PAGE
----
Cannabis Research Sponsored by Johnson & Johnson

Beyond McGovern and Tristrata, Johnson & Johnson is funding cannabis research in Canada through JLabs. Johnson & Johnson references JLabs as an “innovation space.” JLabs brings startup consumer tech companies together under one roof to take advantage of Johnson & Johnson’s knowledge, equipment, and more.

The lab, located in Toronto, Ontario, already hosts two cannabis-focused startups. While Johnson & Johnson may not fund research directly, they’re hosting these companies in JLabs’ research space, and supporting the research with its industry knowledge.

The first cannabis company Johnson & Johnson took under its wing was Avicanna. According to its CEO, “Avicanna aims to establish itself as a leader in the global medical cannabis industry through its product discovery and development processes, intellectual property portfolio, strategic relationships, and cultivation infrastructure.”

The second company, Vapium, is a medical vaporizer company focused on solving issues with vaping devices. Vaping is likely a healthier way to consume cannabis. While that might not seem to be within Johnson’s & Johnson’s wheelhouse, one of the other household brands Johnson & Johnson owns is Nicorette, which is focused on ending cigarette addiction. Put those two pieces together, and Vapium technology might one day be combine with Nicorette’s mandate.

cannabis, cannabis topicals, medical cannabis, CBD, THC, cannabinoids, Johnson and Johnson, Canada, USA, funding research, cannabis research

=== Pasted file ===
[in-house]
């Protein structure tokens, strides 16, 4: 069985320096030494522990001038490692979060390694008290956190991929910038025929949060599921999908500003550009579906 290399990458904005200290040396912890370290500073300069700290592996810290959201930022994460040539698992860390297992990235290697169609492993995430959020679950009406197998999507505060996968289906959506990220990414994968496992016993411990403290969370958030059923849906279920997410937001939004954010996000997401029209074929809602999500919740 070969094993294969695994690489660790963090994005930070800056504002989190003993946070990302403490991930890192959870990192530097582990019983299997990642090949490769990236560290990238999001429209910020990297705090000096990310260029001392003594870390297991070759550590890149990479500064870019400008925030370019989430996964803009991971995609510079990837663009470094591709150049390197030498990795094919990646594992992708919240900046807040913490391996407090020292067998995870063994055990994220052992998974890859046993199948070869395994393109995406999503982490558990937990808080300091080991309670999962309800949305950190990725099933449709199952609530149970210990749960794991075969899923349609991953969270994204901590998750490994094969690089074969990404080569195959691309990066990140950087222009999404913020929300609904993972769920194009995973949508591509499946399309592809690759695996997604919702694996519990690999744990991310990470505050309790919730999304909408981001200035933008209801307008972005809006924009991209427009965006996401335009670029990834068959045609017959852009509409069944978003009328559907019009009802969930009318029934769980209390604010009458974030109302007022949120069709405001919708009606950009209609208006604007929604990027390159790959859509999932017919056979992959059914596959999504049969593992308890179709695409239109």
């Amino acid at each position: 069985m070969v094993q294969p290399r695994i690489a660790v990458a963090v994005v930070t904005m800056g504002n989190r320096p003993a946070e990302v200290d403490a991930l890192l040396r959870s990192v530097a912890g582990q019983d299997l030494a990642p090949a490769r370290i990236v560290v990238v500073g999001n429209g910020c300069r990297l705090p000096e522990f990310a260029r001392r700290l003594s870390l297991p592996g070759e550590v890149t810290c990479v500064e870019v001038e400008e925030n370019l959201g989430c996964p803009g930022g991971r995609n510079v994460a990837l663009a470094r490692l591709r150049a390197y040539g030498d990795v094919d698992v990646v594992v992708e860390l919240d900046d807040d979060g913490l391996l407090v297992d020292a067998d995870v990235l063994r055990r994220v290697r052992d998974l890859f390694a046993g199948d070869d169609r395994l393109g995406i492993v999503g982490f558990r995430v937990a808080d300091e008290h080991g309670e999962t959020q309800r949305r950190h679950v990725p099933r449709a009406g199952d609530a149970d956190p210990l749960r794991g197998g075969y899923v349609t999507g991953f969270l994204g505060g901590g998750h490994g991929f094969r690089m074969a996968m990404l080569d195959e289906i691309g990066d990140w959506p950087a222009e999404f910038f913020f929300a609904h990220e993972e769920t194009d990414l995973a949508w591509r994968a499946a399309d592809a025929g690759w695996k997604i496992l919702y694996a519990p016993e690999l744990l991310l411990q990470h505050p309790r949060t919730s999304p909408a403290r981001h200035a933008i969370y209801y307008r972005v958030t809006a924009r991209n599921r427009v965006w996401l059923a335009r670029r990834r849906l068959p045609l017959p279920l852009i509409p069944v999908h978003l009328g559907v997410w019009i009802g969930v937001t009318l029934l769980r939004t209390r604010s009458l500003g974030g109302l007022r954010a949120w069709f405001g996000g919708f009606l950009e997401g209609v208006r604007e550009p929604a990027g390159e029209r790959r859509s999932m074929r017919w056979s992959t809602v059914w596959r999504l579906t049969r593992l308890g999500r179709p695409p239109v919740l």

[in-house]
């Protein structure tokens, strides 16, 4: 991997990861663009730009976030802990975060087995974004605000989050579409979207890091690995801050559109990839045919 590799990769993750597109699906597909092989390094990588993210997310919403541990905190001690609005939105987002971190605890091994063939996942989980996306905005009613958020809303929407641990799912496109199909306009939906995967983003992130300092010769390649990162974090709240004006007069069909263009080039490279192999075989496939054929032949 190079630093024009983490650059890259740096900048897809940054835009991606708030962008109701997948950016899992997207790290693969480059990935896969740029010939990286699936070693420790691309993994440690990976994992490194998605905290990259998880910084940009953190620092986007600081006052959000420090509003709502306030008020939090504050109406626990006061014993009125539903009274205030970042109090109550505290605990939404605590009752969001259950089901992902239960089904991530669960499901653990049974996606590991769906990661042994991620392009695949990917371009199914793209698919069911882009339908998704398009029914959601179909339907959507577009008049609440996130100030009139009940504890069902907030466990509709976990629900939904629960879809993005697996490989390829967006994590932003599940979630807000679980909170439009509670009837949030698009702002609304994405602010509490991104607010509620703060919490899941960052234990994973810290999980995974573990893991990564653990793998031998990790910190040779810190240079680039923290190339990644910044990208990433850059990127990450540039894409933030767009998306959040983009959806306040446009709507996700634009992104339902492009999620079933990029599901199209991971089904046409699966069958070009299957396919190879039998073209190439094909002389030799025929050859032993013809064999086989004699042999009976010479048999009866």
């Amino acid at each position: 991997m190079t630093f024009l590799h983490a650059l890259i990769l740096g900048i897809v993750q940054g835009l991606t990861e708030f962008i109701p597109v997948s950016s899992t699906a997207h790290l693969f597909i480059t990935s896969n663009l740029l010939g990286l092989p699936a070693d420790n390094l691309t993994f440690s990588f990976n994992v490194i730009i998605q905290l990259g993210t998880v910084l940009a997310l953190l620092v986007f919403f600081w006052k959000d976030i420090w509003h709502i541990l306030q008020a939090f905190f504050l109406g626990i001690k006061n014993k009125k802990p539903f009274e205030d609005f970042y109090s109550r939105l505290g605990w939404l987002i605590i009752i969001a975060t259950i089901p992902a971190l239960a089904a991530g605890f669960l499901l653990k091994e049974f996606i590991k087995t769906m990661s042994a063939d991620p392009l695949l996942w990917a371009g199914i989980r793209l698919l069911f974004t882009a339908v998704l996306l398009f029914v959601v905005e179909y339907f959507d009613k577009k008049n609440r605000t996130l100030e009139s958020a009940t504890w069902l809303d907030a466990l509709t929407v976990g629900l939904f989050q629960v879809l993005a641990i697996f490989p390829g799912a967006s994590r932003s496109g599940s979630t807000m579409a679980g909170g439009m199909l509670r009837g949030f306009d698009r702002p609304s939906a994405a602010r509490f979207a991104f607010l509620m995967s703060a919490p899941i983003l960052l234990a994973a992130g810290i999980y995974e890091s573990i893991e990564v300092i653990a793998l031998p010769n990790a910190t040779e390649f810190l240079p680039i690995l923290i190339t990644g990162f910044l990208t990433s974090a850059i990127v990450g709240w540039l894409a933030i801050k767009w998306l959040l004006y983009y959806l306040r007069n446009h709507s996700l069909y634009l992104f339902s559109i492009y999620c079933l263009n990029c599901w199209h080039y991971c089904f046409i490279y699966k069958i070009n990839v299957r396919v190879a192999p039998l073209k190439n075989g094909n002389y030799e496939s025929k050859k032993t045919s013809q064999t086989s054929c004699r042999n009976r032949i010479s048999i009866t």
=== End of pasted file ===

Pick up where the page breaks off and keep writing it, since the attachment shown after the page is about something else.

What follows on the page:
Is it a Problem if Big Brands Fund Cannabis Research?

There is a clear pattern across the industry. Big brands swoop in to fund cannabis research, only to make the final product too expensive for the average consumer. Cannabis is a medicinal plant that has been consumed globally for thousands of years. So, shouldn’t it remain affordable and accessible to everyone?

Do we need pharmaceutical cannabis products to get medicinal value? We’d argue we don’t. Everyone should have access to these medicinal properties, not just those who can afford it.

Remember, cannabis is still federally illegal in the US. Johnson & Johnson may be hedging their bets by funding research and owning patents, but all at a distance. There are no cannabis Johnson & Johnson products yet, and no patents owned directly by them. Instead, it looks as if they are protecting themselves until federal regulations change. This multinational company is carving out space to take over the cannabis skin care market just as soon as the ball drops.

Jessica McKeil
Jessica McKeil

Jessica McKeil is a freelance writer focused on the medical marijuana industry, from production methods to medicinal applications. She is lucky enough to live in beautiful British Columbia, Canada where the cannabis industry is exploding. When not writing, she spends much of her time exploring in the coastal forests.

1 Comment
  • Avatar
    Dan

    They’ll be hard pressed to prevent everyone from selling all types of creams if we can find a single example of THC/CBD in a cream in public use prior to patent. I would bet THC/CBD had been in use in creams prior to the Marijuana Tax Act,which would make it public knowledge, and even if it were patented back then, it would have expired.

    I think the point of the patents are to prevent other companies from making the exact same in a “generic” to a product they will have tested in a clinical study for FDA approval. They would have it FDA approved so it can be prescribed and covered by insurance or qualify for purchase with FSA/HSA funds.

    June 19, 2019 at 12:21 am Reply